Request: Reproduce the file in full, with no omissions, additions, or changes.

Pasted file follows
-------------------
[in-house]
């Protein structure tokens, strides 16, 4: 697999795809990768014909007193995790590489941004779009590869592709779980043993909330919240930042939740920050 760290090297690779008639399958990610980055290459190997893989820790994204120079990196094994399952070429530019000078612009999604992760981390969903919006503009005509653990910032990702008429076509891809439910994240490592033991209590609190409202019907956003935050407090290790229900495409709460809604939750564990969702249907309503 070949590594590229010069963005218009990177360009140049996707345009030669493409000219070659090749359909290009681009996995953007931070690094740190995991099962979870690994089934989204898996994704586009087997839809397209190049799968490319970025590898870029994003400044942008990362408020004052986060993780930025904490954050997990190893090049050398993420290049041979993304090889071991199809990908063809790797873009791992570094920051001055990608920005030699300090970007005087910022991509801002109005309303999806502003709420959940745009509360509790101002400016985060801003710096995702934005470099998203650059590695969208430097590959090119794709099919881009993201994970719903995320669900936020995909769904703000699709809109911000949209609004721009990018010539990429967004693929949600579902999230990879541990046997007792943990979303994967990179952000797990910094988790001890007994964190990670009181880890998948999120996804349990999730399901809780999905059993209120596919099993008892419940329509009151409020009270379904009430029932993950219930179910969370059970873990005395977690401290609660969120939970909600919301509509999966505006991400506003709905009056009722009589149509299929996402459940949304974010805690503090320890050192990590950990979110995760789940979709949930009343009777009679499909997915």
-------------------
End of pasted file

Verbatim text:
[in-house]
């Protein structure tokens, strides 16, 4: 697999795809990768014909007193995790590489941004779009590869592709779980043993909330919240930042939740920050 760290090297690779008639399958990610980055290459190997893989820790994204120079990196094994399952070429530019000078612009999604992760981390969903919006503009005509653990910032990702008429076509891809439910994240490592033991209590609190409202019907956003935050407090290790229900495409709460809604939750564990969702249907309503 070949590594590229010069963005218009990177360009140049996707345009030669493409000219070659090749359909290009681009996995953007931070690094740190995991099962979870690994089934989204898996994704586009087997839809397209190049799968490319970025590898870029994003400044942008990362408020004052986060993780930025904490954050997990190893090049050398993420290049041979993304090889071991199809990908063809790797873009791992570094920051001055990608920005030699300090970007005087910022991509801002109005309303999806502003709420959940745009509360509790101002400016985060801003710096995702934005470099998203650059590695969208430097590959090119794709099919881009993201994970719903995320669900936020995909769904703000699709809109911000949209609004721009990018010539990429967004693929949600579902999230990879541990046997007792943990979303994967990179952000797990910094988790001890007994964190990670009181880890998948999120996804349990999730399901809780999905059993209120596919099993008892419940329509009151409020009270379904009430029932993950219930179910969370059970873990005395977690401290609660969120939970909600919301509509999966505006991400506003709905009056009722009589149509299929996402459940949304974010805690503090320890050192990590950990979110995760789940979709949930009343009777009679499909997915």